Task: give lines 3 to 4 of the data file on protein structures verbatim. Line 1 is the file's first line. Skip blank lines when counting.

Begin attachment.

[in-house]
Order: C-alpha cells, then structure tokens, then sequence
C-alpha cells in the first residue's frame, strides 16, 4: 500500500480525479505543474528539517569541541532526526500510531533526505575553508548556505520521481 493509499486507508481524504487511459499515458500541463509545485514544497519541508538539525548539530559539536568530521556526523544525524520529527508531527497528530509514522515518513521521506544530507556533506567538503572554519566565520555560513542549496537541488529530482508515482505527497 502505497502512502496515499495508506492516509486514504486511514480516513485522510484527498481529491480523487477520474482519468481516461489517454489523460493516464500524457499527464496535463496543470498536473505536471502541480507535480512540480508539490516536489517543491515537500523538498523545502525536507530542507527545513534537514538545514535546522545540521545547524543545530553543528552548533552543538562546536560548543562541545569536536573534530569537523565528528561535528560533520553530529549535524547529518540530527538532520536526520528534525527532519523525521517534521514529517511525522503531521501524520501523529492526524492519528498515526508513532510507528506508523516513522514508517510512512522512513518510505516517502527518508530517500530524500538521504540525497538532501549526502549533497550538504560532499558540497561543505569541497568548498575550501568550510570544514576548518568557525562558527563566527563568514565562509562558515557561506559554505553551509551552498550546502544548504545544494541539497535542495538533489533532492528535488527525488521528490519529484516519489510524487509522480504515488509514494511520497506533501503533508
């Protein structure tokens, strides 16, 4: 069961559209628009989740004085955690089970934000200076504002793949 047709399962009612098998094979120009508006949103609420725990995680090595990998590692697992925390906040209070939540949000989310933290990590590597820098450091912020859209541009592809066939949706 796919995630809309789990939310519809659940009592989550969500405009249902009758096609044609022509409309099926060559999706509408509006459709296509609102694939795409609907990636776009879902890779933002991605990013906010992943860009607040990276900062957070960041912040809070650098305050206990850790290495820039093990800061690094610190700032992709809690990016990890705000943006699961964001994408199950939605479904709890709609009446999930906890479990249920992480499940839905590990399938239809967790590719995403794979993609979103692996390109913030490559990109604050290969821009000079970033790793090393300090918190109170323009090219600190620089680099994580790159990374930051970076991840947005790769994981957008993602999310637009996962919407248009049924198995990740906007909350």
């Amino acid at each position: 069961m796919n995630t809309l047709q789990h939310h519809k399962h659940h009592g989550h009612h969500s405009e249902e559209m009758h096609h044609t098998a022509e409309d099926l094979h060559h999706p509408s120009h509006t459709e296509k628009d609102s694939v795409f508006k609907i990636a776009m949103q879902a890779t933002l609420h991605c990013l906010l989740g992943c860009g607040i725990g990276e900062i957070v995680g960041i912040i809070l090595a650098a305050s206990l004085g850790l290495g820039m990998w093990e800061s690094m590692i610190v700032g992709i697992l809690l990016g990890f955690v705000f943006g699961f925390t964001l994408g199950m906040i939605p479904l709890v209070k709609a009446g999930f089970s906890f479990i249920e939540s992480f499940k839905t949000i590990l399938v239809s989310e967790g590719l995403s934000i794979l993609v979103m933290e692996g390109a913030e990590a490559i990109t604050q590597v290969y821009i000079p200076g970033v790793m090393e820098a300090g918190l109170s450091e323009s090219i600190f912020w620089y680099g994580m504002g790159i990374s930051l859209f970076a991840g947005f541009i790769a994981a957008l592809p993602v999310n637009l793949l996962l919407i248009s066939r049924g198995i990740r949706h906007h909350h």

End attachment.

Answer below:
C-alpha cells in the first residue's frame, strides 16, 4: 500500500480525479505543474528539517569541541532526526500510531533526505575553508548556505520521481 493509499486507508481524504487511459499515458500541463509545485514544497519541508538539525548539530559539536568530521556526523544525524520529527508531527497528530509514522515518513521521506544530507556533506567538503572554519566565520555560513542549496537541488529530482508515482505527497 502505497502512502496515499495508506492516509486514504486511514480516513485522510484527498481529491480523487477520474482519468481516461489517454489523460493516464500524457499527464496535463496543470498536473505536471502541480507535480512540480508539490516536489517543491515537500523538498523545502525536507530542507527545513534537514538545514535546522545540521545547524543545530553543528552548533552543538562546536560548543562541545569536536573534530569537523565528528561535528560533520553530529549535524547529518540530527538532520536526520528534525527532519523525521517534521514529517511525522503531521501524520501523529492526524492519528498515526508513532510507528506508523516513522514508517510512512522512513518510505516517502527518508530517500530524500538521504540525497538532501549526502549533497550538504560532499558540497561543505569541497568548498575550501568550510570544514576548518568557525562558527563566527563568514565562509562558515557561506559554505553551509551552498550546502544548504545544494541539497535542495538533489533532492528535488527525488521528490519529484516519489510524487509522480504515488509514494511520497506533501503533508
């Protein structure tokens, strides 16, 4: 069961559209628009989740004085955690089970934000200076504002793949 047709399962009612098998094979120009508006949103609420725990995680090595990998590692697992925390906040209070939540949000989310933290990590590597820098450091912020859209541009592809066939949706 796919995630809309789990939310519809659940009592989550969500405009249902009758096609044609022509409309099926060559999706509408509006459709296509609102694939795409609907990636776009879902890779933002991605990013906010992943860009607040990276900062957070960041912040809070650098305050206990850790290495820039093990800061690094610190700032992709809690990016990890705000943006699961964001994408199950939605479904709890709609009446999930906890479990249920992480499940839905590990399938239809967790590719995403794979993609979103692996390109913030490559990109604050290969821009000079970033790793090393300090918190109170323009090219600190620089680099994580790159990374930051970076991840947005790769994981957008993602999310637009996962919407248009049924198995990740906007909350």